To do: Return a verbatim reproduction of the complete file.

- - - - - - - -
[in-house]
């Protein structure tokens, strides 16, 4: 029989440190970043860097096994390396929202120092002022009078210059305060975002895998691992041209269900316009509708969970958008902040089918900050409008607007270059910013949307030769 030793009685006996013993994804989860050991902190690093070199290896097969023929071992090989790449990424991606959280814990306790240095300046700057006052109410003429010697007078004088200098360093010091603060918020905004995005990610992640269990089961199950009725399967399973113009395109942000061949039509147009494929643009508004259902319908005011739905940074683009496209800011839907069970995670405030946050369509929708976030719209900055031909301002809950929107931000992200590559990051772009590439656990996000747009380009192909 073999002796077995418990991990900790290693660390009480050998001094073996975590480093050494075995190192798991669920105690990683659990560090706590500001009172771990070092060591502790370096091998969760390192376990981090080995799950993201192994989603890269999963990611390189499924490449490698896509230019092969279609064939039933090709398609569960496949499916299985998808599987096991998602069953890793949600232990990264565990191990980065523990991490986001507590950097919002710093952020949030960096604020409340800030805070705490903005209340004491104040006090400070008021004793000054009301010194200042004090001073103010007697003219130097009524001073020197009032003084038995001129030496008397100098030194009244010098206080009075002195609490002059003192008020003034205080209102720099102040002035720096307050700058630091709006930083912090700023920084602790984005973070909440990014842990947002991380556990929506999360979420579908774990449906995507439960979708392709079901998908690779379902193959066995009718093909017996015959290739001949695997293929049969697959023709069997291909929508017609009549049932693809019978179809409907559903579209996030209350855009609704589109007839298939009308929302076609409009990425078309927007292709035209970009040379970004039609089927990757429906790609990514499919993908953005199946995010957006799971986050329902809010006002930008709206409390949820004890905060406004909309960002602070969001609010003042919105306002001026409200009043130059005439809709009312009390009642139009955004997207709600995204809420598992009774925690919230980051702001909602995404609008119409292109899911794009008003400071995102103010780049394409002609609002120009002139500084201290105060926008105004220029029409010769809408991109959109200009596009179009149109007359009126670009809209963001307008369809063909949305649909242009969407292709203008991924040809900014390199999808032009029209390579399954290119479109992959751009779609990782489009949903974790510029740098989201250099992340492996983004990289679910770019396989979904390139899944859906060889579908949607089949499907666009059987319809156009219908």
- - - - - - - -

[in-house]
């Protein structure tokens, strides 16, 4: 029989440190970043860097096994390396929202120092002022009078210059305060975002895998691992041209269900316009509708969970958008902040089918900050409008607007270059910013949307030769 030793009685006996013993994804989860050991902190690093070199290896097969023929071992090989790449990424991606959280814990306790240095300046700057006052109410003429010697007078004088200098360093010091603060918020905004995005990610992640269990089961199950009725399967399973113009395109942000061949039509147009494929643009508004259902319908005011739905940074683009496209800011839907069970995670405030946050369509929708976030719209900055031909301002809950929107931000992200590559990051772009590439656990996000747009380009192909 073999002796077995418990991990900790290693660390009480050998001094073996975590480093050494075995190192798991669920105690990683659990560090706590500001009172771990070092060591502790370096091998969760390192376990981090080995799950993201192994989603890269999963990611390189499924490449490698896509230019092969279609064939039933090709398609569960496949499916299985998808599987096991998602069953890793949600232990990264565990191990980065523990991490986001507590950097919002710093952020949030960096604020409340800030805070705490903005209340004491104040006090400070008021004793000054009301010194200042004090001073103010007697003219130097009524001073020197009032003084038995001129030496008397100098030194009244010098206080009075002195609490002059003192008020003034205080209102720099102040002035720096307050700058630091709006930083912090700023920084602790984005973070909440990014842990947002991380556990929506999360979420579908774990449906995507439960979708392709079901998908690779379902193959066995009718093909017996015959290739001949695997293929049969697959023709069997291909929508017609009549049932693809019978179809409907559903579209996030209350855009609704589109007839298939009308929302076609409009990425078309927007292709035209970009040379970004039609089927990757429906790609990514499919993908953005199946995010957006799971986050329902809010006002930008709206409390949820004890905060406004909309960002602070969001609010003042919105306002001026409200009043130059005439809709009312009390009642139009955004997207709600995204809420598992009774925690919230980051702001909602995404609008119409292109899911794009008003400071995102103010780049394409002609609002120009002139500084201290105060926008105004220029029409010769809408991109959109200009596009179009149109007359009126670009809209963001307008369809063909949305649909242009969407292709203008991924040809900014390199999808032009029209390579399954290119479109992959751009779609990782489009949903974790510029740098989201250099992340492996983004990289679910770019396989979904390139899944859906060889579908949607089949499907666009059987319809156009219908």